Hardly packed to the rafters, only around 15,000 fans filed into Rome’s Stadio Olimpico on Wednesday evening. The entertainment on offer, Lazio versus Udinese, certainly does not have the reputation of a barnstormer. Almost inevitably, supporters witnessed a routine 2-0 win for the home side; on paper, it all sounds rather bland. The result has assisted Lazio’s pursuit for European contention and pushed Udinese closer to the pit of despair (and Serie B). This does not mean that the game was a walkover, however, and Lazio did not treat it as such.
In this tactical analysis, we shall see how Lazio gave an assured performance in all areas of the pitch and dominated a Udinese side lacking confidence in the attacking third.
Line-ups and formations
Starting this tactical analysis with the home side, there wasn’t much out of the ordinary in terms of Simeone Inzaghi’s chosen shape. Whilst often deviating between a 3-5-2 and a 3-5-1-1 this season, the Lazio legend opted for a two-pronged strike force.
A slight ankle injury to Joaquin Correa, Lazio’s Argentinian playmaker, sustained in their 1-0 loss to AC Milan, may have forced Inzaghi to choose two frontmen. Regardless, Felipe Caicedo returned to the squad to partner Ciro Immobile up front. The duo are Lazio’s highest scorers in Serie A this season, with 19 goals between them.
The Udinese manager, Igor Tudor, also prefers a three-man back line. In this visit to the capital, his second in less than a week following a 1-0 loss to Roma, he made no exception. Udinese lined up with a 3-5-1-1, which meant that a congested midfield would be hard for each side to traverse. The Croatian did, however, spring some surprising inclusions.
The most notable personnel change saw Watford-loanee Ben Wilmot get a second starting taste of the Pozzo family’s Italian operation. Wilmot had plenty of experience around him, however. He was joined by Jens Stryger Larsen and William Troost-Ekong in the backline, who’ve now made 62 Serie A appearances between them this season.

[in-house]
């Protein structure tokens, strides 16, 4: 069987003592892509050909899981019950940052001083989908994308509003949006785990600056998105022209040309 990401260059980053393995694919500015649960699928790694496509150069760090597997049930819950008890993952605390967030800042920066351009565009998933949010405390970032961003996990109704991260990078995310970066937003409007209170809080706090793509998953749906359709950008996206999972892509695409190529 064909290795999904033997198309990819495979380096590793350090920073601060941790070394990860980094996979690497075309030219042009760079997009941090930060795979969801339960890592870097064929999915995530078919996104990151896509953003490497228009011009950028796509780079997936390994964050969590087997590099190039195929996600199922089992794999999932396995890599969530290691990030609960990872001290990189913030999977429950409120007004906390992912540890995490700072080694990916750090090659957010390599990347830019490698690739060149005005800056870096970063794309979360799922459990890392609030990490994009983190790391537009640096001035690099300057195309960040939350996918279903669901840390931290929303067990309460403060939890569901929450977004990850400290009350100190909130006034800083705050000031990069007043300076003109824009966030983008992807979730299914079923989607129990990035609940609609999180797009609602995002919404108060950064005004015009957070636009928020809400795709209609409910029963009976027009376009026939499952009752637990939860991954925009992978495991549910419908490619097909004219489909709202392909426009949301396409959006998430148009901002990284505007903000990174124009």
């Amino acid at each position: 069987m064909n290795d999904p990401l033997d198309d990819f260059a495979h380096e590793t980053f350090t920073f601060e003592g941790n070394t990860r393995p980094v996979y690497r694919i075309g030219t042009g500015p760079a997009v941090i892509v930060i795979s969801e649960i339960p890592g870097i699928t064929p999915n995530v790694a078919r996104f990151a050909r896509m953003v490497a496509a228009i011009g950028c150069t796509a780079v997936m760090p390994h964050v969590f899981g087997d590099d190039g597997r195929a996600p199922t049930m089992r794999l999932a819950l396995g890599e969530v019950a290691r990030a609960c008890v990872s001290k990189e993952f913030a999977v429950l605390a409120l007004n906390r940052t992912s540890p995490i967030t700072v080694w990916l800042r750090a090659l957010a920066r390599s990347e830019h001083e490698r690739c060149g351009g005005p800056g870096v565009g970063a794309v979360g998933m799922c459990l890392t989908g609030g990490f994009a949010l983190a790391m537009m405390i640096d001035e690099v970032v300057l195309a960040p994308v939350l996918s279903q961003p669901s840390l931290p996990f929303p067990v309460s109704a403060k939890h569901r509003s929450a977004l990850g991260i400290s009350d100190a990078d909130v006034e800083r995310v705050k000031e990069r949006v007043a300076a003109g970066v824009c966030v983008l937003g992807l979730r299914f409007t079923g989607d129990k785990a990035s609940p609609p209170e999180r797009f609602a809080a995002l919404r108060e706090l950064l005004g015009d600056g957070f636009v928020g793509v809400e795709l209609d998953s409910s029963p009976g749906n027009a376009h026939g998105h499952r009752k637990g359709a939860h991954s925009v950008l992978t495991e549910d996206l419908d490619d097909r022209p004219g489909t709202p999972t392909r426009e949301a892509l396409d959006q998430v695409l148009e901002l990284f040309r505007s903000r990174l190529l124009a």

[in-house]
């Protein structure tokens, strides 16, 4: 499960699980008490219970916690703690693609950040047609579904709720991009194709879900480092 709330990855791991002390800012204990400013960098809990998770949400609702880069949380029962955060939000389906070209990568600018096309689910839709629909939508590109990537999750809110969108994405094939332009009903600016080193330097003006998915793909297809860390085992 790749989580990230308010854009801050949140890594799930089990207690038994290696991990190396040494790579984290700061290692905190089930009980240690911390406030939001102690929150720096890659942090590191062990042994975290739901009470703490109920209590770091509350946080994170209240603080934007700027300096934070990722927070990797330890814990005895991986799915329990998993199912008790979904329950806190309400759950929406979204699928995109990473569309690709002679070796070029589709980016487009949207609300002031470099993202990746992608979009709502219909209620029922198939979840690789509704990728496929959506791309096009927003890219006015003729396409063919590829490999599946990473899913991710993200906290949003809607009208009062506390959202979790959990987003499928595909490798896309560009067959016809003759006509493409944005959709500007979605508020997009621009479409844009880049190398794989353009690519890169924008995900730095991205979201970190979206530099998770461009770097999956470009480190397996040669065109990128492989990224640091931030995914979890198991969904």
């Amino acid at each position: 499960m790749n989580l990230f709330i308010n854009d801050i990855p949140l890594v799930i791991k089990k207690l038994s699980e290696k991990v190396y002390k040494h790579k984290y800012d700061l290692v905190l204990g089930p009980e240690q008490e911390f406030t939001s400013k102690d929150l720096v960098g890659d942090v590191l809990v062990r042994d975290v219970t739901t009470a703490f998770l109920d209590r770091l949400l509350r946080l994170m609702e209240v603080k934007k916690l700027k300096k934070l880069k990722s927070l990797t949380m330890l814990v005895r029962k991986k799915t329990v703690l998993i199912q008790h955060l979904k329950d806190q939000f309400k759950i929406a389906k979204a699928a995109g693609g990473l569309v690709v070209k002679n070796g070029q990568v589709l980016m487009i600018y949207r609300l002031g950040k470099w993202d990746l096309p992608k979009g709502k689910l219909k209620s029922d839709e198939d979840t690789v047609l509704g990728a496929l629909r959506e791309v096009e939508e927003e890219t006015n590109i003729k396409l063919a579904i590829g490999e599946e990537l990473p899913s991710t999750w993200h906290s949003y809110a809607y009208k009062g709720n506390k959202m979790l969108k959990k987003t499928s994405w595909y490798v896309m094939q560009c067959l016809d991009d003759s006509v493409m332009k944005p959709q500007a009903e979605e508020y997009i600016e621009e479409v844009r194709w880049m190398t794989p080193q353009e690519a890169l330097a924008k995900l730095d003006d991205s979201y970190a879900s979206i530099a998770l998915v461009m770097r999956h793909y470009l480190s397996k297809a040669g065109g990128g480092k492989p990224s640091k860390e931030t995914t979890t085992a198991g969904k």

Masters of time and space
Lazio’s forward play remained dynamic throughout the 90 minutes. The front two of Caicedo and Immobile led an attack which constantly adapted to suit the conditions of the moment.
In the first half, Lazio started the game on the front foot, and the duo’s movement and throughput reflected this. Highlighting their early bravado, Immobile made four key passes in the game, two of which came within the first 20 minutes. Likewise, we can take Caicedo’s opening goal as an example of how the two sensed the vulnerabilities in the Udinese back line.
Immobile, the Italian international, had been constantly looking to penetrate by playing behind the defensive line. After Lazio regained possession midway on the left flank, he found acres of space behind the defender for Senad Lulić to roll a pass into.
Whilst Immobile drove at William Troost-Ekong, Caicedo darted between the defensive pairing, outpacing his marker. The finish was sublime, crashing into the bottom right-hand corner from the near post.
Furthermore, this dynamic level of running ran squad-deep in the early stages of the game. The forward pairing was fantastic at doing so, but they were also joined by the marauding midfielder Marco Parolo. The veteran Italian midfielder bellied his 34-years to consistently swarm forwards in the first half. The below demonstrates a typical Parolo channel run.
Lazio looked to consolidate after half time, and further attacking attempts appeared blunted. However, they remained a dangerous threat, particularly in the latter stages of the game. Our tactical analysis shows us that they advanced differently, with a patient build-up often suddenly breaking out into an attacking fever.
Below, we have one such example. Bruno Jordão, receiving the ball deep, suddenly burst forward into space with clever give-and-go’s with his teammates. In this instance, Udinese’s backline held firm, however.
Guardians of the goal
Whilst Lazio’s defence were fantastic, our tactical analysis shows that, collectively, the whole team defended superbly. They rode out heavy periods of Udinese possession masterfully with their disciplined mid-to-low block. Their midfield three were also spectacular at squeezing out and closing off passing options. Lucas Leiva and Sergej Milinković-Savić racked up six interceptions between them, nearly half of Lazio’s total.